Please use this identifier to cite or link to this item: http://hdl.handle.net/20.500.12306/5738
Title: Teachers’ attitudes towards learners with epilepsy in an inclusive setting in Dagoretti division, Nairobi
Authors: Milka, Mukuria N.
Keywords: Teachers’ attitudes
Epilepsy
Nairobi
Issue Date: Aug-2007
Publisher: Kampala International University, College of Education, Open & Distance Learning
Abstract: The central problem of this study is that despite the fact that epilepsy is a disease like any other and that an epileptic has normal intelligence, teachers and the society know little or nothing about it and have negative perception towards this problem. Factors leading to negative perception and discrimination have not been fully investigated and understood. The purpose of this study was to find out the teachers knowledge of epilepsy in an inclusive setting. This was clone in selected primary regular schools in Dagoretti, Nairobi province. The sample of the study was 25 teachers from 5 schools male and female teachers were given equal opportunities. The study sampled schools using convenient sampling techniques. Data was collected using questionnaires Data collected was analyzed using descriptive statistics. From the findings most school don’t have any special needs teachers. Some special needs teachers have not changed their negative perception on these learner remedial classes to cover time lost during attacks and hospitalization. Majority of regular teachers have not trained in special education. Funds allocated to special needs in regular schools are diverted to other uses. Based on the findings it is recommended that every regular school should at least have one special needs teacher. Offer seminars and in-service courses to the special needs teachers. Train more teachers in special needs. Allocate more funds in special education needs. Create awareness through seminars, workshops, chief barazas, churches and the media. Teachers should be motivated to concentrate on assisting the special needs learners rather than focusing on the negative impact of their epilepsy or disability.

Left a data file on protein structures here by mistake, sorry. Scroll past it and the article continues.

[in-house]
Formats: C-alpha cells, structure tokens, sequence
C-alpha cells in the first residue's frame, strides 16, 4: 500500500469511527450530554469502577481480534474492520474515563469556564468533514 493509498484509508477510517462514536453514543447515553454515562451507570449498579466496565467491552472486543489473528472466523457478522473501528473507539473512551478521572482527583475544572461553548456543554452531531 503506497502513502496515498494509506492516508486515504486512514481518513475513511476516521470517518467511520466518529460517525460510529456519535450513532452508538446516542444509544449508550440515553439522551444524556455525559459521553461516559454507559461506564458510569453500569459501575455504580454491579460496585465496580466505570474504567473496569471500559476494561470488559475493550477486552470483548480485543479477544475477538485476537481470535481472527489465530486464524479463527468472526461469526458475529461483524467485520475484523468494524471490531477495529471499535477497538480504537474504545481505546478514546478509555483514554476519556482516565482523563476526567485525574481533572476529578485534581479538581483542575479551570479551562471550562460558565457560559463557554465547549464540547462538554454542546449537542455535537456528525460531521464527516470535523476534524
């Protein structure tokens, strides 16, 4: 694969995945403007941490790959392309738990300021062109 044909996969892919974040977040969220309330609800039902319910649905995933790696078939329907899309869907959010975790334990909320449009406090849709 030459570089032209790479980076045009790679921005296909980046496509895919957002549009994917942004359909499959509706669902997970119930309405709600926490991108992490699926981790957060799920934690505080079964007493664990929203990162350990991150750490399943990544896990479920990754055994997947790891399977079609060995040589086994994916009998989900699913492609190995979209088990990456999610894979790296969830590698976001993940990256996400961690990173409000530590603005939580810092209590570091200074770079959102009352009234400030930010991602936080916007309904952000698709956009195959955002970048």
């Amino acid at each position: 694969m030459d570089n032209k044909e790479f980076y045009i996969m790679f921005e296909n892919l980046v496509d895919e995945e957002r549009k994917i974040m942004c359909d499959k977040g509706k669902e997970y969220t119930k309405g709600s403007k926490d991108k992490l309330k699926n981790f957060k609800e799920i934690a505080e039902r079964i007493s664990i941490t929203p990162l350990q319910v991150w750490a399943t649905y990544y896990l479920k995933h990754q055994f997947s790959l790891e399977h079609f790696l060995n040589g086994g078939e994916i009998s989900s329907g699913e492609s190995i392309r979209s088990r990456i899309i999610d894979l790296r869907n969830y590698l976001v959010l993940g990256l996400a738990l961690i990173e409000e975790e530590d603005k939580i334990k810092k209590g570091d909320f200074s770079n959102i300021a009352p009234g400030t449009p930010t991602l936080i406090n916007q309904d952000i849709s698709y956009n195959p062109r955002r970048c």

Description: A research project presented to the institute of continuing and distance studies in partial fulfillment of the requirement for the Degree of Bachelor of Education in Special Needs Education of Kampala International University,
URI: http://hdl.handle.net/20.500.12306/5738
Appears in Collections:Bachelor of Special Needs Education

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